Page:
This is a test.
by Leonardo Boff
If it is true that climatic disturbances are anthropogenic, that is, that they have their genesis in the irresponsible behavior of humans (less of the poor, but much more of the great industrial corporations), then it is clear that the issue is more an ethical than a scientific one. This is so because the quality of our relationships with nature and with our Common Home were not, and they still are not, adequate and positive. Pope Francis says in his inspiring encyclical letter, Laudato Sii: on the caring of the Common Home, (2015): «Never have we mistreated and hurt our Common Home so much as in the last two centuries...These situations provoke the howls of Sister Earth, joining the wails of the abandoned of the world, with a cry that demands that we take a different path» (n. 53). That different path urgently implies a regenerative ethic for the Earth.
July 1, 2015
Interdependence Day Celebration
Transforming July 4th into an event affirming the value of everyone on earth and affirming our interdependence with them and with the earth itself
Faced with July 4th celebrations that are focused on militarism, ultra-nationalism, and “bombs bursting in air,” many American families who do not share those values turn July 4th into another summer holiday focused on picnics, sports and fireworks while doing their best to avoid the dominant rhetoric and bombast.
We in the Network of Spiritual Progressives believe that this is a net loss. There is much worth celebrating in American history that deserves attention on July 4th, though it is rarely the focus of the public events.
We also acknowledge that in the 21st century there is a pressing need to develop a new kind of consciousness—a recognition of the interdependence of everyone on the planet. A new (and this time, nonviolent) revolution is necessary—one in which our actions reflect a realization that our well-being depends on the well-being of everyone else on the planet and of the planet itself.
We’ve designed the following material as a possible guide for individual families or for public celebrations that share the values we hold.
Editor's Note: as a Jewish and Interfaith magazine, we seek to publish the most love-and-justice-and-environmentally-sensitive articles we can find from any religious or spiritual or secular humanist perspective, feeling at some level deeply aligned with people of all faiths or none who want the NEW BOTTOM LINE as defined at www.spiritualprogressives.org/covenant. A Christian Humanist Manifesto: November 14, 2012 by Roger E. Olson
Few words provoke such a negative reaction among conservative Christians as “humanism.” Few single words so well summarize secular culture and its anthropocentrism as “humanism.” In the popular imagination, anyway, “humanism” evokes the impression of what media talking heads call “the indomitable human spirit” and conservative Christians call “man-centeredness.” By itself, however, without adjectival qualifications, “humanism” simply means belief in the dignity, worth and cultural creativity of human beings. Add “Renaissance” to “humanism” and you get Michelangelo and Shakespeare. Add “secular” to “humanism” and you get Aldous Huxley and John Dewey. What do you get when you add “Christian” to “humanism” and is that even possible?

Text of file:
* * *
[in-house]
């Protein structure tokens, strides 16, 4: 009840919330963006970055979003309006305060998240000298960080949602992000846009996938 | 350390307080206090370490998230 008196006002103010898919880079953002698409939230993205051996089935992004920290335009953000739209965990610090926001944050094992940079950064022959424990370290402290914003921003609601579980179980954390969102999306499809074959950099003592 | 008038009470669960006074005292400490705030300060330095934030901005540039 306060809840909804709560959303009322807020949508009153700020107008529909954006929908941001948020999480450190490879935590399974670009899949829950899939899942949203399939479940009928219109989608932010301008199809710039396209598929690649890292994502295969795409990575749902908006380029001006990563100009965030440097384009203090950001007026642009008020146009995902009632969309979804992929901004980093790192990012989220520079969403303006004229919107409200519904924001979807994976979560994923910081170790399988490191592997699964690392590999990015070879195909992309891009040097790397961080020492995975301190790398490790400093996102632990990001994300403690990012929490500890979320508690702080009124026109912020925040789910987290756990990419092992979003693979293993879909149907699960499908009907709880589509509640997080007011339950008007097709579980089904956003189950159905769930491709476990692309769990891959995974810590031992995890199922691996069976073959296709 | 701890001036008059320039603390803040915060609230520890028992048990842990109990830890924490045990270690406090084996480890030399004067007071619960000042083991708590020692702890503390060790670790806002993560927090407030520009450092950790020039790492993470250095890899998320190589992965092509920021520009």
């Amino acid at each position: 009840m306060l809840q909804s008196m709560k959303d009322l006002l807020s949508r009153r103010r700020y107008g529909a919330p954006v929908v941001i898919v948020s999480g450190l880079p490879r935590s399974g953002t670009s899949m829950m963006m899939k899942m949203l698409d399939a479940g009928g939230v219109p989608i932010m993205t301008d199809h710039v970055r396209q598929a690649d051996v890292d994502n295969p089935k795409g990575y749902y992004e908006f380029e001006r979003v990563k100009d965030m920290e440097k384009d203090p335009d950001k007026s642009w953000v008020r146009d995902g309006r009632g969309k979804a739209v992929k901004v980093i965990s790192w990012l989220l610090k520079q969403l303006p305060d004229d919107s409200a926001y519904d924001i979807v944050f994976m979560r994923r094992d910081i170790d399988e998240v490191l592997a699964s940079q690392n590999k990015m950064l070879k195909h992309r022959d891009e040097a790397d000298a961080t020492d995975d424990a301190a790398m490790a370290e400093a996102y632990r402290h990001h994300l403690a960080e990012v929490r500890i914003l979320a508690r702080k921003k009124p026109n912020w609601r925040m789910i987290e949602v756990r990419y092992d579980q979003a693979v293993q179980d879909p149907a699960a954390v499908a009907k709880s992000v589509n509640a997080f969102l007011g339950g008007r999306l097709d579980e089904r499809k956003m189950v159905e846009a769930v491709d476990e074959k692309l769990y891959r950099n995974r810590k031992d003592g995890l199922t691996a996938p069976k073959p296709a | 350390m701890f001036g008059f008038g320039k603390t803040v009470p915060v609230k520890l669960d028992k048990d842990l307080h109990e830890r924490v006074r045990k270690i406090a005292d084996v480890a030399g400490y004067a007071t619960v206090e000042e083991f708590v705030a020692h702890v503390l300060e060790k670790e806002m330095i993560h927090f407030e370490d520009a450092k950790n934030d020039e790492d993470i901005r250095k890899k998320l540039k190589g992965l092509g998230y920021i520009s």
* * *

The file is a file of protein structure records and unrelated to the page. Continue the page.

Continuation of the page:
To acknowledge our own screw-ups is an important first step. But the High Holidays are not about getting ourselves to feel guilty, but rather engaging in a process of change. If we don’t make those changes internally and in our communities and in our society, all the breast-beating and self-criticism become an empty ritual.
Why work? For the Benedictine spirit,
work is not simply work. Whatever kind of work it is—
professional or technical,
physical or intellectual,
financial or social—
it is to be good work,
work that makes the world
a better, more just, more fair,
and more humane place. for everyone. The truth is that work has a spiritual function.
Rav Kook on Relating Israel and Humankind - 2
With translation by Rabbi Itzhaq Marmorstein and some comments by Dr. Yitzhaq Hayut-Man, we bring here two passages from the Rav's notebooks. Rav Kook was the inspired religious leader of Palestine in the early part of the 20th century. I – 8 notebooks, book 7 entry 166
The compassion of Avraham includes all humankind, and the compassion of Aaron is concentrated in Israel. Whoever is cleaving to the quality of true compassion, in (or to) the light of Torah, needs to join together the two ‘clouds of glory’ of Avraham and Aaron, and these two lights will radiate upon him. And then it will be said ‘Beloved is the human that was created in the image of the Divine, and beloved is Israel who were given a vessel of delight’ (Ethics of Our Ancestors, 3:14).
Editor's note: What's attractive about this piece is the way it highlights the universalism in Rabbi Kook, whose teachings were twisted by his son into being a cheerleader for right-wing politics. Yet what still remains troubling is the insistence that the people of Israel have a special role, which can only make sense if we redefine Israel to include those of all nations committed to a world of peace, justice, love and generosity of spirit and action.--Rabbi Michael Lerner
Rabbi Kook's Understanding of Israel and Humankind
Selected and translated by Rabbi Itzchak Marmorstein
Comments by Dr. Yitzhaq Hayut-Man
Among the greatest admirers of Rav Kook's teachings are, naturally, those who studied at Merkaz haRav and are the spearhead in the settlement movement. So there is a widespread impression that Rav Kook's teachings are chauvinistic -nationalistic, seeing Israel as a nation set-apart not considering the nations. But in truth, Rav Kook has a most universal vision, yet one in which the nation of Israel has a special role in, producing a particular gift for the greatest benefit for all humankind. We shall present here just two quotes from the many in Rav Kook's inspired writings, with a little commentary on each: